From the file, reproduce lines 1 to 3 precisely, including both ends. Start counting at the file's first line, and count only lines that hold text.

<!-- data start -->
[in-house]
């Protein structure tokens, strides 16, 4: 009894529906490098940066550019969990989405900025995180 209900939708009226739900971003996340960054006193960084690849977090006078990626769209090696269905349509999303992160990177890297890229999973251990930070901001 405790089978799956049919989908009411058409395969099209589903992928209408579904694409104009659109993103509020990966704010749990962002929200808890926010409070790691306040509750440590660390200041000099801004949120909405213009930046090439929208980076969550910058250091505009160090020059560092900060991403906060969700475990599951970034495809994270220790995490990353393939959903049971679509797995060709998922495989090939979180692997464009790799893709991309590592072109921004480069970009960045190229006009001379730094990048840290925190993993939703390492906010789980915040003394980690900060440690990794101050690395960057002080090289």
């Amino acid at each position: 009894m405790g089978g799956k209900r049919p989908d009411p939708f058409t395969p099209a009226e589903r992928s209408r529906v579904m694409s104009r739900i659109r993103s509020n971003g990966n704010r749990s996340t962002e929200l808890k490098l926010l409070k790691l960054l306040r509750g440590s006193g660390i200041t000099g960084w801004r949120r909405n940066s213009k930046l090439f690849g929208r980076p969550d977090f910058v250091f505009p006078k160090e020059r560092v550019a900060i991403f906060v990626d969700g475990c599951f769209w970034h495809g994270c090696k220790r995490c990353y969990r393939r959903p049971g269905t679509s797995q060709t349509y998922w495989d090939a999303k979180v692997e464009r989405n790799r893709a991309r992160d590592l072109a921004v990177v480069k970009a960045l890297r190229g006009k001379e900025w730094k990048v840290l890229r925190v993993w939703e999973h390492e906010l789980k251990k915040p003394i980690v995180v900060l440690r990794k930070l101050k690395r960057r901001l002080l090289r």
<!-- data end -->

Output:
[in-house]
């Protein structure tokens, strides 16, 4: 009894529906490098940066550019969990989405900025995180 209900939708009226739900971003996340960054006193960084690849977090006078990626769209090696269905349509999303992160990177890297890229999973251990930070901001 405790089978799956049919989908009411058409395969099209589903992928209408579904694409104009659109993103509020990966704010749990962002929200808890926010409070790691306040509750440590660390200041000099801004949120909405213009930046090439929208980076969550910058250091505009160090020059560092900060991403906060969700475990599951970034495809994270220790995490990353393939959903049971679509797995060709998922495989090939979180692997464009790799893709991309590592072109921004480069970009960045190229006009001379730094990048840290925190993993939703390492906010789980915040003394980690900060440690990794101050690395960057002080090289």
């Amino acid at each position: 009894m405790g089978g799956k209900r049919p989908d009411p939708f058409t395969p099209a009226e589903r992928s209408r529906v579904m694409s104009r739900i659109r993103s509020n971003g990966n704010r749990s996340t962002e929200l808890k490098l926010l409070k790691l960054l306040r509750g440590s006193g660390i200041t000099g960084w801004r949120r909405n940066s213009k930046l090439f690849g929208r980076p969550d977090f910058v250091f505009p006078k160090e020059r560092v550019a900060i991403f906060v990626d969700g475990c599951f769209w970034h495809g994270c090696k220790r995490c990353y969990r393939r959903p049971g269905t679509s797995q060709t349509y998922w495989d090939a999303k979180v692997e464009r989405n790799r893709a991309r992160d590592l072109a921004v990177v480069k970009a960045l890297r190229g006009k001379e900025w730094k990048v840290l890229r925190v993993w939703e999973h390492e906010l789980k251990k915040p003394i980690v995180v900060l440690r990794k930070l101050k690395r960057r901001l002080l090289r």